We’ve had some wet weather in eastern North Carolina this spring. Everyone knows that standing water means more potential mosquito breeding grounds, but we don’t always realize other things besides low spots also fill up with water. Old tires, bottles, cans, buckets, toys and anything else that holds water is a potential mosquito breeding haven. It’s a good idea to dump standing water in bird baths and plant drain trays every few days too. Don’t let those larvae develop.
Even backyard ornamental fountains with reflection pools can be breeding grounds for mosquitoes. Keeping fish in these pools can be an effective means of control. Encouraging predatory insects like dragonflies can be helpful too. Keeping swimming pool water treated is also important even if the pool is covered and not in use.
Eliminating breeding habitat is not 100% effective, but it’s a low cost safe way to cut down mosquito numbers, which reduces the amount of times we get bitten. Other insects and related arthropods can be a problem, but mosquitoes seem to be our number one foe.
Why do we need to be concerned about these blood sucking pests other than our own personal discomfort? Mosquitoes spread many serious diseases. They are the mechanism that our pets become infected with heartworms among other things.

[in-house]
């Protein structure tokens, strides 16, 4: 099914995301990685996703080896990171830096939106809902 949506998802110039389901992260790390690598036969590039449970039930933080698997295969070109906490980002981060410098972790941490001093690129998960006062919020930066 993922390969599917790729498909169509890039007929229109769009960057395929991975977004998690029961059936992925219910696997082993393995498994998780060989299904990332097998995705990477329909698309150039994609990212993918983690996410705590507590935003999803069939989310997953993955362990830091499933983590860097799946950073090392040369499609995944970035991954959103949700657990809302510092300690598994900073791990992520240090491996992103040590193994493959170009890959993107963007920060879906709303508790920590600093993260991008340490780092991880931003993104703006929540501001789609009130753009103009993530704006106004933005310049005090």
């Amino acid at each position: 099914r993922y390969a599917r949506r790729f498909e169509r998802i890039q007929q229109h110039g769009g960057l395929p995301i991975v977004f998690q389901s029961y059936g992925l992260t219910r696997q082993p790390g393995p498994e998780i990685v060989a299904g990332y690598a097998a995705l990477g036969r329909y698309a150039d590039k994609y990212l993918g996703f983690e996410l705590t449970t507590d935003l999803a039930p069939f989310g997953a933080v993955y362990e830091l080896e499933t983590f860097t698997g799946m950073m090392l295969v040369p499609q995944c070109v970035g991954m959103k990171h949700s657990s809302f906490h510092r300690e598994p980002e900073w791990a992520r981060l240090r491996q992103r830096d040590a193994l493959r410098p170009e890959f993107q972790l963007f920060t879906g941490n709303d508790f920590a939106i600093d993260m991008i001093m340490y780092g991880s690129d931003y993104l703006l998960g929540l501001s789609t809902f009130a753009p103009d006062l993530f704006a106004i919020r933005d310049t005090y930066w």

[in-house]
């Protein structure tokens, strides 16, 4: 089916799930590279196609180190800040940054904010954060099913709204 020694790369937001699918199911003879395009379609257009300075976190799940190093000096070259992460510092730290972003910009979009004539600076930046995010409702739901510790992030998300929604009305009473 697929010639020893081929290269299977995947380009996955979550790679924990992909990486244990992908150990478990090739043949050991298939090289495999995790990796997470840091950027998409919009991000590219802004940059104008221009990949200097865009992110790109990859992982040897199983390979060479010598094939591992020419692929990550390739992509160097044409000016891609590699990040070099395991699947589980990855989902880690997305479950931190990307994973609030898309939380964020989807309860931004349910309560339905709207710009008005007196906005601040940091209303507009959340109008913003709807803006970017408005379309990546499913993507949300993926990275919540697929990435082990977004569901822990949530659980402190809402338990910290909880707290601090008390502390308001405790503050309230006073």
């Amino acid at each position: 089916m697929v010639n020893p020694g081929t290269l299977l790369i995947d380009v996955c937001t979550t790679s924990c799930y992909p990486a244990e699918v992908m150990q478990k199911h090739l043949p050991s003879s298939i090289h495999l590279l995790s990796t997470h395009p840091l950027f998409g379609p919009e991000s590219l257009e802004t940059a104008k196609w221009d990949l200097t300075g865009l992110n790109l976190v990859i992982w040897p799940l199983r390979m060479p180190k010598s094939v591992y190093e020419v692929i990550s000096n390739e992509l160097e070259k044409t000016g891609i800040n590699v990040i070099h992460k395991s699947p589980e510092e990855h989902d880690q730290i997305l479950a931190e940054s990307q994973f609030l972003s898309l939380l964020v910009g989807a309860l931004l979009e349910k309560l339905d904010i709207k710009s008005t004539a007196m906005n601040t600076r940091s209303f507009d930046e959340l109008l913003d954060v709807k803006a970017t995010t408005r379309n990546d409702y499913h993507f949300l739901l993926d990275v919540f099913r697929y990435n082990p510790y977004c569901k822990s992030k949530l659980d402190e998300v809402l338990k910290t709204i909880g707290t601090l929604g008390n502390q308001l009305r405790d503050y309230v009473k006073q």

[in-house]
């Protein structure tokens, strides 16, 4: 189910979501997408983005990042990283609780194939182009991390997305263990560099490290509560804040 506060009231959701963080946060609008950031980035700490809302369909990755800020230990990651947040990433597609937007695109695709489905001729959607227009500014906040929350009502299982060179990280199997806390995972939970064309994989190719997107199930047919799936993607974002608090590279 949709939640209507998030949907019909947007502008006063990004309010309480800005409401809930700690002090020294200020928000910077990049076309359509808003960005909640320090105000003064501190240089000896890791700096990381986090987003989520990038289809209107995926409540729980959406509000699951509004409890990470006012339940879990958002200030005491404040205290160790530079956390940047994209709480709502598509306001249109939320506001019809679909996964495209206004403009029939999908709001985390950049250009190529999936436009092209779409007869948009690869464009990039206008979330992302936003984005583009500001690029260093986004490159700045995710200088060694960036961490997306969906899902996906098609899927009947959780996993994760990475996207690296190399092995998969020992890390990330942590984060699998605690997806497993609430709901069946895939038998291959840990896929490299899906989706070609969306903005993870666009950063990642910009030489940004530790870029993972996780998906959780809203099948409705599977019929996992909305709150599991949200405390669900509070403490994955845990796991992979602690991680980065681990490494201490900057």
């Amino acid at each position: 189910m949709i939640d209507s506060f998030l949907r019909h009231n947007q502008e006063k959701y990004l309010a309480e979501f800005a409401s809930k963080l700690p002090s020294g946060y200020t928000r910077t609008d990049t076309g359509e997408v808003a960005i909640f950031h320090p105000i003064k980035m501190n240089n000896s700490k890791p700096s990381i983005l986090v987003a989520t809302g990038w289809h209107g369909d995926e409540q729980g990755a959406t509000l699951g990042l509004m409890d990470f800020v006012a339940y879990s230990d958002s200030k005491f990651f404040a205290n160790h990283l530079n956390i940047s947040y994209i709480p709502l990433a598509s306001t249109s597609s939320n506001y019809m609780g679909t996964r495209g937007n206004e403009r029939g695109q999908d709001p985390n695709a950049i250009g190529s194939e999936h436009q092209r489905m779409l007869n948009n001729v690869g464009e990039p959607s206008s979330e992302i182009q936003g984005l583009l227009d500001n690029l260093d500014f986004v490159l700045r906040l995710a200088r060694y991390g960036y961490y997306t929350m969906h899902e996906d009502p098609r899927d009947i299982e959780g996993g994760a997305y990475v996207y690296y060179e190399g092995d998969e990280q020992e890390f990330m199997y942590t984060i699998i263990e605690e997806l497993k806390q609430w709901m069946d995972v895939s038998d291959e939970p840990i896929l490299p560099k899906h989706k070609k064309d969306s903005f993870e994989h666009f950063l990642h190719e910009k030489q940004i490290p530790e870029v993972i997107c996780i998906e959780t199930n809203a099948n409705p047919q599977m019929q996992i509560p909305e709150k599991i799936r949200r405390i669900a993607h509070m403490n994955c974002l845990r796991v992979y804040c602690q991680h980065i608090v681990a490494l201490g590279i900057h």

Potential human problems such as the Zika virus encephalitis and West Nile virus are concerns too. Zika virus has been in the news a lot lately, likely because the Olympic Games will be played in Rio de Janeiro. This virus is of great concern in Brazil and it has affected thousands of people.
Simply removing most of the mosquitoes won’t save us or our pets from these problems. We need to treat our pets with heartworm preventative anyway. They will get bitten. If they don’t die of something else, heartworm has a good chance of killing them eventually if they remain untreated. Attacking adult heartworms is not always effective for a multitude of reasons. It’s certainly not the best option.
Protecting ourselves with insecticide is smart as is trying to lessen our exposure. Sealing cracks around doors and windows is also helpful. While there are many mosquito repellents on the market, those containing DEET are still considered to be most effective.
There are many devices people buy that claim to control mosquitoes. Several of these are somewhat effective, but somewhat still means you and your pets are going to get bitten. Wearing protective clothing and using products proven to repel these insects is just smart. The fewer times we get bitten the less chance we have of contracting a mosquito vectored disease.
This said, we can’t spend all of our lives indoors in hopes of avoiding mosquitoes. Even if we did they’d still get us. Doors don’t always remain closed and insects can enter buildings through small crevasses. We need not be foolish though.
Using repellents, wearing protective clothing and removing breeding habitat can go a long way toward reducing exposure. We can’t let ourselves get paranoid, for not every mosquito carries a deadly disease. We still must respect the little bloodsuckers though. They’re not very ladylike.
Ted Manzer teaches agriculture at Northeastern High School (firstname.lastname@example.org).